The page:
Calp is a pretty small tourist/fisherman's town in Spain, not far from Benidorm. I have spent 21 of my 23 winters there up to this point. A few years ago, I developed a fear of flying after a few rather turbulent flights and we (me and my parents) started going there by car. We usually take one of these routes (we don't actually start in Antwerp, but it's only a 10 km difference on a 1700 km distance):


It's a 2 day trip by car and only half a day by plane (including transit to and from the airport), but I'd rather take a long train ride there than a short plane trip. What are my options if I want to take the train?


4 Answers 4


Until quite recently, one option would've involved a night train. However, with the opening of the high speed line across the French-Spanish border, and the associated through TGV trains, the night trains no longer run between France and Spain. It's basically just daytime TGVs or local trains

Your journey will be largely similar to one starting in the UK, so you can get an idea by looking at the Seat 61 page on trains to Alicante and Benidorm. You'll also need to get from Antwerp to Paris to catch the onwards TGV to Spain. Easiest and quickest would be Thalys, see the Seat 61 France to Belgium page for more.

Basically, though, it's going to be a two day journey. One option is:

  • Thalys (or otherwise) Antwerp to Paris, cross Paris, afternoon TGV to Barcelona, stay in Barcelona, morning train to Alicante
  • Late train from Antwerp to Paris, stay in Paris, early morning TGV to Barcelona and mid-afternoon train on to Alicante
  • So in the end, unless I take a plane, it will always require a pit stop somewhere?
    – Nzall
    Commented Jul 23, 2014 at 7:25
  • With current timetables, yes. As the French and Spanish high speed rail networks continue to grow, you may be able to get it in one day. As it stands, if you leave Antwerp at 05:36 you can make it to Alicante by 22:47, if everything goes well, but that'll be too late to get to Calp that night
    – Gagravarr
    Commented Jul 23, 2014 at 9:38
  • @NateKerkhofs I might have missed something, but going by eurail, you might be able to make it in one go. I'll add the answer Commented Jul 31, 2014 at 19:11
  • 1
    @NateKerkhofs No! The comfortable night train between Paris and Barcelona no longer runs, but you can still get to the Spanish border with a night train and continue across Spain during the day, arriving in the evening. Commented Jul 31, 2014 at 21:37

Note that this answer was written in 2014. Since then, most night trains in western Europe have been discontinued, so the connections mentioned in this answer may not be available. As of 2017, it's likely that there is no longer any viable train option that allows you to travel at night, but I haven't checked what services remain in operation and what their schedules are.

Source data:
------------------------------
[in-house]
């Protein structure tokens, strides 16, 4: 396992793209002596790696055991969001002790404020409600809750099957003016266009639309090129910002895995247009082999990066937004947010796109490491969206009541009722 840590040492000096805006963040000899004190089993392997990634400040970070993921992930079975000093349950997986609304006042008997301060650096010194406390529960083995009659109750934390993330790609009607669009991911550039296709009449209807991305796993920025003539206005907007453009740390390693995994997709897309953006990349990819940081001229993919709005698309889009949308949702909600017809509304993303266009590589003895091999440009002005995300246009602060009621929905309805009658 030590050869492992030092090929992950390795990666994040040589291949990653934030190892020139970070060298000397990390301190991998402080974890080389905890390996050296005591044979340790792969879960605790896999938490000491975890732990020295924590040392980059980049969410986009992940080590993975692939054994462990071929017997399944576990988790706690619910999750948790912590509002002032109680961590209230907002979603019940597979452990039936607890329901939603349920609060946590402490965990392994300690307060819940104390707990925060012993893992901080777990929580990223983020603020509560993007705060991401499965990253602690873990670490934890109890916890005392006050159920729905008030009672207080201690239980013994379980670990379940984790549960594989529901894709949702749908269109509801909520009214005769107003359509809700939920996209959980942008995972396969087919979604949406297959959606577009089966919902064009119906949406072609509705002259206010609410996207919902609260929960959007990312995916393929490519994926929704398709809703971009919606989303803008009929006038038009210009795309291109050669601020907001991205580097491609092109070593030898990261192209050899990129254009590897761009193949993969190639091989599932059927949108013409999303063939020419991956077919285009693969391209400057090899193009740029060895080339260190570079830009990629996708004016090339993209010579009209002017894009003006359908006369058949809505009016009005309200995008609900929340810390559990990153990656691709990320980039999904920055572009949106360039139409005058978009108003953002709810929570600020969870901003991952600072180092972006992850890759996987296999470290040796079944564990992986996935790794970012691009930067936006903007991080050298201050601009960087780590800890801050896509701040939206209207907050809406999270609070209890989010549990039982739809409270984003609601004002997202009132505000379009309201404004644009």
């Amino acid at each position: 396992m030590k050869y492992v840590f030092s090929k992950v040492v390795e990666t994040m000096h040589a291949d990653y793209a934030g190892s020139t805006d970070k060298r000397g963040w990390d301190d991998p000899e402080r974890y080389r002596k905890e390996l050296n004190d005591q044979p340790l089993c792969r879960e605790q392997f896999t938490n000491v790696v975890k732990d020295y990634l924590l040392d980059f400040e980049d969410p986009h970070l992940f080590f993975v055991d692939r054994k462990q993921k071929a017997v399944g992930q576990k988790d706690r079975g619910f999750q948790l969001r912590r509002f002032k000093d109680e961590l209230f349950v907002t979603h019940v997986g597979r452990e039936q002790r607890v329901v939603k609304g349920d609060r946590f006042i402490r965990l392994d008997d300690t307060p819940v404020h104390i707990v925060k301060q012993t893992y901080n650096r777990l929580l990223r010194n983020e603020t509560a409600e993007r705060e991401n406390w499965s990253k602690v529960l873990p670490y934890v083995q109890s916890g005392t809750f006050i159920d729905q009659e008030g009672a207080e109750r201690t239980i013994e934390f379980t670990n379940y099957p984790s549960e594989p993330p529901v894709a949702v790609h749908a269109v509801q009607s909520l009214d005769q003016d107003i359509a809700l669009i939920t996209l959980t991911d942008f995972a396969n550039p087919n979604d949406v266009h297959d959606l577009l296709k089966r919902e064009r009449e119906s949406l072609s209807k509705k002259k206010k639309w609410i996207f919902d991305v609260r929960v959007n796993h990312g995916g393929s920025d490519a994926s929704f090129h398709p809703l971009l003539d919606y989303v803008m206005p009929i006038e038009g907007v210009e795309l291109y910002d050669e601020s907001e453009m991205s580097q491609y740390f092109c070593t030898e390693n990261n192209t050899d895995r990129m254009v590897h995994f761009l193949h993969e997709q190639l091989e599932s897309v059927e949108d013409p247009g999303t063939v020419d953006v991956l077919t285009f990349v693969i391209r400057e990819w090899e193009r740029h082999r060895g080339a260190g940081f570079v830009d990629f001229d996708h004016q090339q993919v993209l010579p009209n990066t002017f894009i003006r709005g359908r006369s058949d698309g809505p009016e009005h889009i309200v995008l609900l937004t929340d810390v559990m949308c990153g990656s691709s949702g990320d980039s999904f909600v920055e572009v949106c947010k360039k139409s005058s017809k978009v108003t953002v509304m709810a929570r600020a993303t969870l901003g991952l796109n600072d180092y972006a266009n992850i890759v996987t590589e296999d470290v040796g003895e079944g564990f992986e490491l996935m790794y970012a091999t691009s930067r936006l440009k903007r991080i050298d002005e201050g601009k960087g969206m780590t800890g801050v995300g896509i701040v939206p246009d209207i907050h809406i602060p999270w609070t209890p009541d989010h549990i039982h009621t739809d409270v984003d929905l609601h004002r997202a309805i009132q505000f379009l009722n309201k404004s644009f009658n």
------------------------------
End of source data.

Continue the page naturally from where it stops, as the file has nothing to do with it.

Other answers show that with daytime trains you can just barely make it in one day if you drive the last leg from Valencia, or you can have a layover in Paris or Barcelona. The former Ellipsos train-hotel service between France and Spain was discontinued in December 2013 when the high-speed train line was opened.

However it is still possible to leave Antwerp in the late afternoon, cross France by a night train, and make your way to Valencia or Alicante where you can catch a regional train or bus or drive to Calp and arrive in the evening. This is rather long (more than 24 hours), but you save a hotel night. Your night train options are:

  • Paris–Port-Bou, departing Paris-Austerlitz at 21:54 and arriving at 8:22. Antwerp–Paris takes 2 hours by hourly high-speed train, allow 1 hour to cross Paris comfortably.
    From Port-Bou, you need to take a slow regional train, taking 2½ hours to reach Barcelona. From Barcelona, express trains take you to Valencia in 4 hours or to Alicante in 6 hours; faster Euromed trains take about 1 hour less.
    For the return journey, the train departs Cerbère at 19:40 in the high summer and 20:16 starting in September.
  • Paris–Latour-de-Carol, departing Paris-Austerlitz at 21:57 and arriving at 7:51. From Latour-de-Carol, a regional train takes you to Barcelona in about 3 hours, so you'll arrive in Barcelona at roughly the same time as with the Port-Bou train. For the return journey, the train departs Latour-de-Carol at 20:20.